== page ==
Advanced Search
MyIDEAS: Login to save this paper or follow this series

Parent Altruism

Contents:

Author Info

  • Bhalotra, Sonia

    (University of Bristol)

Abstract

This paper offers a method for testing altruism and applies this to investigate whether parents of young children in rural Pakistan are altruistic. The estimated "altruism coefficient" (defined in the paper) indicates the degree of altruism. Parent altruism is of evident interest in designing welfare programmes. Indeed, we show that parent altruism implies positive effects of parental income on child outcomes. Thus the effectiveness of income transfer programmes targeted at child poverty is conditional on the degree of parent altruism. The prediction of the altruistic model that is tested is that the demand for child goods is increasing in adult consumption, prices constant. M-demands provide the natural estimation framework. The test is conducted for a number of items of adult consumption. For all but tobacco the data decisively reject the null of selfishness. This result is robust to replacing child clothing with child schooling or child labour. We argue that the aberrant behaviour of tobacco may be understood in terms of its addictive properties. We also suggest that the results are consistent with fathers being less altruistic than mothers, tobacco being a predominantly male good.

Download Info

If you experience problems downloading a file, check if you have the proper application to view it first. In case of further problems read the IDEAS help page. Note that these files are not on the IDEAS site. Please be patient as the files may be large.
File URL: http://repec.org/res2002/Bhalotra.pdf
File Function: full text
Download Restriction: no

Bibliographic Info

Paper provided by Royal Economic Society in its series Royal Economic Society Annual Conference 2002 with number 25.

as in new window
Length:
Date of creation: 29 Aug 2002
Date of revision:
Handle: RePEc:ecj:ac2002:25

Contact details of provider:
Postal: Office of the Secretary-General, School of Economics and Finance, University of St. Andrews, St. Andrews, Fife, KY16 9AL, UK
Phone: +44 1334 462479
Email:
Web page: http://www.res.org.uk/society/annualconf.asp
More information through EDIRC

Related research

Keywords:

This paper has been announced in the following NEP Reports:

References

No references listed on IDEAS
You can help add them by filling out this form.

Citations

Citations are extracted by the CitEc Project, subscribe to its RSS feed for this item.
as in new window

Cited by:
  1. Sonia R Bhalotra, 2000. "Is Child Work Necessary?," STICERD - Development Economics Papers - From 2008 this series has been superseded by Economic Organisation and Public Policy Discussion Papers 26, Suntory and Toyota International Centres for Economics and Related Disciplines, LSE.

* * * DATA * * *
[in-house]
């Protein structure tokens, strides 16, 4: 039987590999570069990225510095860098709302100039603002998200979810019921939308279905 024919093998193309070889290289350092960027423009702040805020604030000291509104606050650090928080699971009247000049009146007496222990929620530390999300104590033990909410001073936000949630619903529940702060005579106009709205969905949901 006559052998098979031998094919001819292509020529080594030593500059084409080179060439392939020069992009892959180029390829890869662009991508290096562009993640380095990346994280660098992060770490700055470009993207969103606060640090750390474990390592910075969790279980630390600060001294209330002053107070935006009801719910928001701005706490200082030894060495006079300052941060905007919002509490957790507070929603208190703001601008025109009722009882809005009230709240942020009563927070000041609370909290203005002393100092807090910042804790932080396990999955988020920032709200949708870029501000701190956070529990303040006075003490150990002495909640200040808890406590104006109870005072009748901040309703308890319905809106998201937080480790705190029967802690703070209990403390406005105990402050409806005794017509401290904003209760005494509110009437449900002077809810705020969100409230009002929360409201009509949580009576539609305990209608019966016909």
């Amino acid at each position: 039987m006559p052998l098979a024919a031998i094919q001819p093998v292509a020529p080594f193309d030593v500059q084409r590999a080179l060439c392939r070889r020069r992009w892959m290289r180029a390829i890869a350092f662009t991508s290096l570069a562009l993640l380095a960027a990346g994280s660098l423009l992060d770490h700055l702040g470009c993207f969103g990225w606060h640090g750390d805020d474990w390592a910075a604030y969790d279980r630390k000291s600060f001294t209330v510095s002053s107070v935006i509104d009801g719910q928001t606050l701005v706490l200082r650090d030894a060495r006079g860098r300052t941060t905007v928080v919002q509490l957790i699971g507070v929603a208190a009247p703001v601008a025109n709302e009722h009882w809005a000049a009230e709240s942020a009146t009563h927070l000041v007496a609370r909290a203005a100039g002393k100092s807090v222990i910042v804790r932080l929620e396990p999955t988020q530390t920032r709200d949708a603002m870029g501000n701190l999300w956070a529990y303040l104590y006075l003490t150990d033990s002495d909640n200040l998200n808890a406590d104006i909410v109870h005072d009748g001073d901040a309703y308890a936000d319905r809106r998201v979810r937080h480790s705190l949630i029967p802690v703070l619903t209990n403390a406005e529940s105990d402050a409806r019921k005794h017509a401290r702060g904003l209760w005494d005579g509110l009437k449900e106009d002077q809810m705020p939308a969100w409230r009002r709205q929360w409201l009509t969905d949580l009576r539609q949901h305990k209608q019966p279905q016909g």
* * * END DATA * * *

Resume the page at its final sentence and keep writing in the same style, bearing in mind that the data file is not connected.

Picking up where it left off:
2. Bhalotra, Sonia & Heady, Christopher, 2001. "Child farm labour : the wealth paradox," Social Protection Discussion Papers 24088, The World Bank.
  3. Carol Ann Rogers & Kenneth A. Swinnerton, 2004. "Does Child Labor Decrease When Parental Incomes Rise?," Journal of Political Economy, University of Chicago Press, vol. 112(4), pages 939-968, August.

Lists

This item is not listed on Wikipedia, on a reading list or among the top items on IDEAS.

Statistics

Access and download statistics

Corrections

When requesting a correction, please mention this item's handle: RePEc:ecj:ac2002:25. See general information about how to correct material in RePEc.

For technical questions regarding this item, or to correct its authors, title, abstract, bibliographic or download information, contact: (Christopher F. Baum).

If you have authored this item and are not yet registered with RePEc, we encourage you to do it here. This allows to link your profile to this item. It also allows you to accept potential citations to this item that we are uncertain about.

If references are entirely missing, you can add them using this form.

If the full references list an item that is present in RePEc, but the system did not link to it, you can help with this form.

If you know of missing items citing this one, you can help us creating those links by adding the relevant references in the same way as above, for each refering item. If you are a registered author of this item, you may also want to check the "citations" tab in your profile, as there may be some citations waiting for confirmation.

Please note that corrections may take a couple of weeks to filter through the various RePEc services.